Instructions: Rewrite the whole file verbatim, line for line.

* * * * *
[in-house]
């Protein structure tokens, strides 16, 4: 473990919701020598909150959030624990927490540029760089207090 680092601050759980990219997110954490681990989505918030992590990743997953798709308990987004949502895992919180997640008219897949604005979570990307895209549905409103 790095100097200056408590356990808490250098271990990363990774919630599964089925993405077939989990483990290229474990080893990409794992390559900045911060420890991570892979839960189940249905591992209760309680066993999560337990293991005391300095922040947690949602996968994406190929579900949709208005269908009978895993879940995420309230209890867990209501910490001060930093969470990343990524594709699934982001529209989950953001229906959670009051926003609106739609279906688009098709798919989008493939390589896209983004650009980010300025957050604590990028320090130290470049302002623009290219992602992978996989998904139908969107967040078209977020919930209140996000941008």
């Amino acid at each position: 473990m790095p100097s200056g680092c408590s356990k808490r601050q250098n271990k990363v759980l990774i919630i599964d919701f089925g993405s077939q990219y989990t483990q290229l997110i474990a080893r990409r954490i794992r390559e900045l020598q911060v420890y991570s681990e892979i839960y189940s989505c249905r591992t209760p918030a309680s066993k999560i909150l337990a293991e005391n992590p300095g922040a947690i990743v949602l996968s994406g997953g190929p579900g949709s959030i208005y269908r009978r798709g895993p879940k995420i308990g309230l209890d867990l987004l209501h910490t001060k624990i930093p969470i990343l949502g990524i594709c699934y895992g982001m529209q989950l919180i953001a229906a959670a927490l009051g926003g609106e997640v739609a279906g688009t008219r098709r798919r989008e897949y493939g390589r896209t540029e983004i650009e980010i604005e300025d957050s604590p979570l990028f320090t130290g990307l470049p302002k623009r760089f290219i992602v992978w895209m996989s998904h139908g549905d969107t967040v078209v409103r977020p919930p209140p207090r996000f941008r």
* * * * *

[in-house]
């Protein structure tokens, strides 16, 4: 473990919701020598909150959030624990927490540029760089207090 680092601050759980990219997110954490681990989505918030992590990743997953798709308990987004949502895992919180997640008219897949604005979570990307895209549905409103 790095100097200056408590356990808490250098271990990363990774919630599964089925993405077939989990483990290229474990080893990409794992390559900045911060420890991570892979839960189940249905591992209760309680066993999560337990293991005391300095922040947690949602996968994406190929579900949709208005269908009978895993879940995420309230209890867990209501910490001060930093969470990343990524594709699934982001529209989950953001229906959670009051926003609106739609279906688009098709798919989008493939390589896209983004650009980010300025957050604590990028320090130290470049302002623009290219992602992978996989998904139908969107967040078209977020919930209140996000941008």
């Amino acid at each position: 473990m790095p100097s200056g680092c408590s356990k808490r601050q250098n271990k990363v759980l990774i919630i599964d919701f089925g993405s077939q990219y989990t483990q290229l997110i474990a080893r990409r954490i794992r390559e900045l020598q911060v420890y991570s681990e892979i839960y189940s989505c249905r591992t209760p918030a309680s066993k999560i909150l337990a293991e005391n992590p300095g922040a947690i990743v949602l996968s994406g997953g190929p579900g949709s959030i208005y269908r009978r798709g895993p879940k995420i308990g309230l209890d867990l987004l209501h910490t001060k624990i930093p969470i990343l949502g990524i594709c699934y895992g982001m529209q989950l919180i953001a229906a959670a927490l009051g926003g609106e997640v739609a279906g688009t008219r098709r798919r989008e897949y493939g390589r896209t540029e983004i650009e980010i604005e300025d957050s604590p979570l990028f320090t130290g990307l470049p302002k623009r760089f290219i992602v992978w895209m996989s998904h139908g549905d969107t967040v078209v409103r977020p919930p209140p207090r996000f941008r």